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Three women in a maternity ward reveal their lives and intimate thoughts to each other while in a maternity ward together, where they face the choice of keeping their babies or offering them for adoption.
"The Silence" is about the emotional distance between two sisters. The younger one is still attractive enough to pick up a lover in a strange city. The older one -- even though she is very ill -- would like to make a human connection also but cannot leave the hotel room. Traveling with the sisters is a small boy who escapes into the hotel, meets a troupe of dwarfs. Which sister is this little boy's mother? Written by
Dale O'Connor <firstname.lastname@example.org>
The language in the movie is Bergman's own creation, though it has a Slavonic ring to it. The name of the city, which is indicated first in the train's speaker, and then by Anna, as Timoka, is a real word however. Bergman found it in a book in Estonian on the bookshelf of his wife Käbi Laretei. When he asked what it meant, she replied "belonging to the hangman". See more »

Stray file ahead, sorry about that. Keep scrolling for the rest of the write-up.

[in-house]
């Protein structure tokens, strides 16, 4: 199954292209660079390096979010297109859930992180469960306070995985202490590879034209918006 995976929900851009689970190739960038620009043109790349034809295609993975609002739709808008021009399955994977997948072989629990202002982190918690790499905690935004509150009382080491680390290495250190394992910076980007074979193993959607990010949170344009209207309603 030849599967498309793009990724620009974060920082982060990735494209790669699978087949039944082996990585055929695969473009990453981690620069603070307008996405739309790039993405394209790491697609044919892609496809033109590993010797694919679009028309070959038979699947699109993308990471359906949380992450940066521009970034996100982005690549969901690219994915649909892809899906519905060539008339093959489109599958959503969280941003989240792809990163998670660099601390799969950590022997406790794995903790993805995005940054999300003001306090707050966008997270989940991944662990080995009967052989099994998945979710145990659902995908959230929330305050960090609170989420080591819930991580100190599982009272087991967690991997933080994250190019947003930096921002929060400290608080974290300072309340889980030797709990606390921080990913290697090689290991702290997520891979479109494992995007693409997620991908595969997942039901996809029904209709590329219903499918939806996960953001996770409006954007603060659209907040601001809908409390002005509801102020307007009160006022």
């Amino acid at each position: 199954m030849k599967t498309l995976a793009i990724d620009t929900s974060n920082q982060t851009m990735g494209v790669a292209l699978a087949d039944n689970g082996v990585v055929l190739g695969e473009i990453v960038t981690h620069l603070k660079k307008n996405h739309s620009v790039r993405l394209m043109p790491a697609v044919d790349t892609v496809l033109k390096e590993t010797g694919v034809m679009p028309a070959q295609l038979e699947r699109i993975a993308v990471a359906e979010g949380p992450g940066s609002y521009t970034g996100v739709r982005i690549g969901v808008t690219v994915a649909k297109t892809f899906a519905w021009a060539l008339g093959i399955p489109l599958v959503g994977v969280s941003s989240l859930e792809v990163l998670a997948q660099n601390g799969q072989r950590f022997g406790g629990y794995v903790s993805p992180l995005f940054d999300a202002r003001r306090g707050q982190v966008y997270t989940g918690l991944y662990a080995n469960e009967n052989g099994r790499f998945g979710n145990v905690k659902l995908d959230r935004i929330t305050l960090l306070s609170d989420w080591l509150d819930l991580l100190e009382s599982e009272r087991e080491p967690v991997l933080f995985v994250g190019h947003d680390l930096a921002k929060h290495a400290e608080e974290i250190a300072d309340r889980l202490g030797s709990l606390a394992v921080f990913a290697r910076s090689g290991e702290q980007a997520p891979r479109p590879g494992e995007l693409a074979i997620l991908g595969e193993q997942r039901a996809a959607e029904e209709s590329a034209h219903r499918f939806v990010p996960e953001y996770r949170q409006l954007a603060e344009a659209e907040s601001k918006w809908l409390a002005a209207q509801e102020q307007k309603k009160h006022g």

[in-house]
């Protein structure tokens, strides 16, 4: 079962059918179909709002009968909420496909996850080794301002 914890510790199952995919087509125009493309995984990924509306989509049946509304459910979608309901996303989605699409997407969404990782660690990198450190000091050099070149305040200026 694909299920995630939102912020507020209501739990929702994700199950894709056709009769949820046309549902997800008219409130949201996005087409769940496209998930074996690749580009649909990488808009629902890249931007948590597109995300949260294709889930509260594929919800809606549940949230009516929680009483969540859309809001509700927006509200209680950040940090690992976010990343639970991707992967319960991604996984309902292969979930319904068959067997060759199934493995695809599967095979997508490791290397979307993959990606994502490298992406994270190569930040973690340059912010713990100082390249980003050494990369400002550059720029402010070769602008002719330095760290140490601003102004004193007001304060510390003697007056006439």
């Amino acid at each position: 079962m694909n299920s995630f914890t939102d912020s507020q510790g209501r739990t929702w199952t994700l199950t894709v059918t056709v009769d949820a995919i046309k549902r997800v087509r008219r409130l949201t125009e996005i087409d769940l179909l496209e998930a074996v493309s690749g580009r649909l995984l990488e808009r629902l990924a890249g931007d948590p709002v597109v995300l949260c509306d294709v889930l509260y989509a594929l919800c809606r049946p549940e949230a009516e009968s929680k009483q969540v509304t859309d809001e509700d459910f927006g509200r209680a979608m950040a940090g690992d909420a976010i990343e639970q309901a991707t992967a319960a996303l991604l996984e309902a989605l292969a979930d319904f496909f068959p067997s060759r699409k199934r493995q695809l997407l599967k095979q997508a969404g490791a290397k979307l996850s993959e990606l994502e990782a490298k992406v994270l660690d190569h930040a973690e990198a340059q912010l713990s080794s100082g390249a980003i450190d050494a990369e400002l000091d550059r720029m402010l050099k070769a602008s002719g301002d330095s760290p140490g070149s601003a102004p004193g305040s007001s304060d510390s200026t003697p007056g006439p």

[points to a sign]
What does that mean?
I don't know.
See more »
This film marked a turn for Igmar Bergman's career. While always great, most of his films from the fifties are always plagued with an excess of theatricality and long parliaments. However this 1963 film he creates a strange world with very little dialogue and surreal imagery a la Bunuel (See the scene with the dwarfs)
For the time the film was also very shocking because of the sexually explicit scenes. The film starts with two sisters and a boy (the son of one of them), travelling by train into a strange country in the verge of war. They decide to stay in an almost empty hotel, where most of the film takes place.
The film involves themes like, incest, lesbians, alienation and the impossibility to communicate in general. Not to be missed.
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